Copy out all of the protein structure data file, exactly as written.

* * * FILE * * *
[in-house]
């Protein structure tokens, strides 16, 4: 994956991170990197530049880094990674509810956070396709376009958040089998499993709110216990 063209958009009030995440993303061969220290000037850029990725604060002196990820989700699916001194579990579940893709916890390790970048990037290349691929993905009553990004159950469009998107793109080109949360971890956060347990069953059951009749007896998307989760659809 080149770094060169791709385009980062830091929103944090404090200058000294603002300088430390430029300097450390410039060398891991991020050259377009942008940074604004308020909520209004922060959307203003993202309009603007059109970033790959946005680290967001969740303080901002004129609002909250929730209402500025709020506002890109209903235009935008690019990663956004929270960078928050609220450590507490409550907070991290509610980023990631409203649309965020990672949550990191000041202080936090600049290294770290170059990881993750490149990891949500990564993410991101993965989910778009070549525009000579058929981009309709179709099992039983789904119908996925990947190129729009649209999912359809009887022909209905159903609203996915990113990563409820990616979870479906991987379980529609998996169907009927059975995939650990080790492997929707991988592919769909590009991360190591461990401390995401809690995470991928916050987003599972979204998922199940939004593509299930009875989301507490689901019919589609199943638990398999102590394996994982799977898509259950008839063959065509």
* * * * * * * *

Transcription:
[in-house]
């Protein structure tokens, strides 16, 4: 994956991170990197530049880094990674509810956070396709376009958040089998499993709110216990 063209958009009030995440993303061969220290000037850029990725604060002196990820989700699916001194579990579940893709916890390790970048990037290349691929993905009553990004159950469009998107793109080109949360971890956060347990069953059951009749007896998307989760659809 080149770094060169791709385009980062830091929103944090404090200058000294603002300088430390430029300097450390410039060398891991991020050259377009942008940074604004308020909520209004922060959307203003993202309009603007059109970033790959946005680290967001969740303080901002004129609002909250929730209402500025709020506002890109209903235009935008690019990663956004929270960078928050609220450590507490409550907070991290509610980023990631409203649309965020990672949550990191000041202080936090600049290294770290170059990881993750490149990891949500990564993410991101993965989910778009070549525009000579058929981009309709179709099992039983789904119908996925990947190129729009649209999912359809009887022909209905159903609203996915990113990563409820990616979870479906991987379980529609998996169907009927059975995939650990080790492997929707991988592919769909590009991360190591461990401390995401809690995470991928916050987003599972979204998922199940939004593509299930009875989301507490689901019919589609199943638990398999102590394996994982799977898509259950008839063959065509």